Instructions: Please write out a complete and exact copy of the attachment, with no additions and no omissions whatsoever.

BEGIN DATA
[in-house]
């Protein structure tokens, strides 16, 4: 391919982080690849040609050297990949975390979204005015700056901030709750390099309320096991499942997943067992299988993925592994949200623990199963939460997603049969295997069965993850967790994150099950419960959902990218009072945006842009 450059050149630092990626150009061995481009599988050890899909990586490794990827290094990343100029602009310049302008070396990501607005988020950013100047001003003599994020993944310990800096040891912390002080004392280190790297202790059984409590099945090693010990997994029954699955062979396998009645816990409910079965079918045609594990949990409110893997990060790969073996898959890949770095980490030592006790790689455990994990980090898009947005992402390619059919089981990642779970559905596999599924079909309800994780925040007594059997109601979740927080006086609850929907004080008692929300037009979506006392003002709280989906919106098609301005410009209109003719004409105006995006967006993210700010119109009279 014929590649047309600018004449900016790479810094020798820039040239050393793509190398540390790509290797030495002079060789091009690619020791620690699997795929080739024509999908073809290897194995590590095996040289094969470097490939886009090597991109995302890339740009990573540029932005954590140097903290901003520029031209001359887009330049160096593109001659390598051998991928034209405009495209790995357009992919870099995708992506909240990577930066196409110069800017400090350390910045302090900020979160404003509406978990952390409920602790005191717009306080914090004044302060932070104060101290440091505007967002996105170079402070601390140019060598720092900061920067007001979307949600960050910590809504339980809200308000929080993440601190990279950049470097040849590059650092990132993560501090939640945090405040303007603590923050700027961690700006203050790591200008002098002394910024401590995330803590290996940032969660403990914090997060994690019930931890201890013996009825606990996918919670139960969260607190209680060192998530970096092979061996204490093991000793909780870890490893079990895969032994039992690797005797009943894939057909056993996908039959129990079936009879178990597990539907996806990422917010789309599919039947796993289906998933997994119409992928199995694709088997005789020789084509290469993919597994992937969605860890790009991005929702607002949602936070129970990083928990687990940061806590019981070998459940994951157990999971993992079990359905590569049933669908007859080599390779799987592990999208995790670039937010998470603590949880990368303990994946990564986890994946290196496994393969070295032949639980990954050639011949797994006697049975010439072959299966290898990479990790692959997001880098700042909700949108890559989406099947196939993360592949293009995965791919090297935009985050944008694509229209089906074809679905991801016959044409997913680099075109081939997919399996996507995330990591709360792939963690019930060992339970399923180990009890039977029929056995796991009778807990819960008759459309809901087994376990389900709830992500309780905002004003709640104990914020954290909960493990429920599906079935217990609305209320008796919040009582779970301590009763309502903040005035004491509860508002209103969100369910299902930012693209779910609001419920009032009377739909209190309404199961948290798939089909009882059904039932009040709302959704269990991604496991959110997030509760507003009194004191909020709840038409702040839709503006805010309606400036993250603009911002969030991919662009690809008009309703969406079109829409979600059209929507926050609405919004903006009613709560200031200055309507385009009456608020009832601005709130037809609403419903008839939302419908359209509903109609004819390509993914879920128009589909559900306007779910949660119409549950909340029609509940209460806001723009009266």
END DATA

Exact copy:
[in-house]
């Protein structure tokens, strides 16, 4: 391919982080690849040609050297990949975390979204005015700056901030709750390099309320096991499942997943067992299988993925592994949200623990199963939460997603049969295997069965993850967790994150099950419960959902990218009072945006842009 450059050149630092990626150009061995481009599988050890899909990586490794990827290094990343100029602009310049302008070396990501607005988020950013100047001003003599994020993944310990800096040891912390002080004392280190790297202790059984409590099945090693010990997994029954699955062979396998009645816990409910079965079918045609594990949990409110893997990060790969073996898959890949770095980490030592006790790689455990994990980090898009947005992402390619059919089981990642779970559905596999599924079909309800994780925040007594059997109601979740927080006086609850929907004080008692929300037009979506006392003002709280989906919106098609301005410009209109003719004409105006995006967006993210700010119109009279 014929590649047309600018004449900016790479810094020798820039040239050393793509190398540390790509290797030495002079060789091009690619020791620690699997795929080739024509999908073809290897194995590590095996040289094969470097490939886009090597991109995302890339740009990573540029932005954590140097903290901003520029031209001359887009330049160096593109001659390598051998991928034209405009495209790995357009992919870099995708992506909240990577930066196409110069800017400090350390910045302090900020979160404003509406978990952390409920602790005191717009306080914090004044302060932070104060101290440091505007967002996105170079402070601390140019060598720092900061920067007001979307949600960050910590809504339980809200308000929080993440601190990279950049470097040849590059650092990132993560501090939640945090405040303007603590923050700027961690700006203050790591200008002098002394910024401590995330803590290996940032969660403990914090997060994690019930931890201890013996009825606990996918919670139960969260607190209680060192998530970096092979061996204490093991000793909780870890490893079990895969032994039992690797005797009943894939057909056993996908039959129990079936009879178990597990539907996806990422917010789309599919039947796993289906998933997994119409992928199995694709088997005789020789084509290469993919597994992937969605860890790009991005929702607002949602936070129970990083928990687990940061806590019981070998459940994951157990999971993992079990359905590569049933669908007859080599390779799987592990999208995790670039937010998470603590949880990368303990994946990564986890994946290196496994393969070295032949639980990954050639011949797994006697049975010439072959299966290898990479990790692959997001880098700042909700949108890559989406099947196939993360592949293009995965791919090297935009985050944008694509229209089906074809679905991801016959044409997913680099075109081939997919399996996507995330990591709360792939963690019930060992339970399923180990009890039977029929056995796991009778807990819960008759459309809901087994376990389900709830992500309780905002004003709640104990914020954290909960493990429920599906079935217990609305209320008796919040009582779970301590009763309502903040005035004491509860508002209103969100369910299902930012693209779910609001419920009032009377739909209190309404199961948290798939089909009882059904039932009040709302959704269990991604496991959110997030509760507003009194004191909020709840038409702040839709503006805010309606400036993250603009911002969030991919662009690809008009309703969406079109829409979600059209929507926050609405919004903006009613709560200031200055309507385009009456608020009832601005709130037809609403419903008839939302419908359209509903109609004819390509993914879920128009589909559900306007779910949660119409549950909340029609509940209460806001723009009266």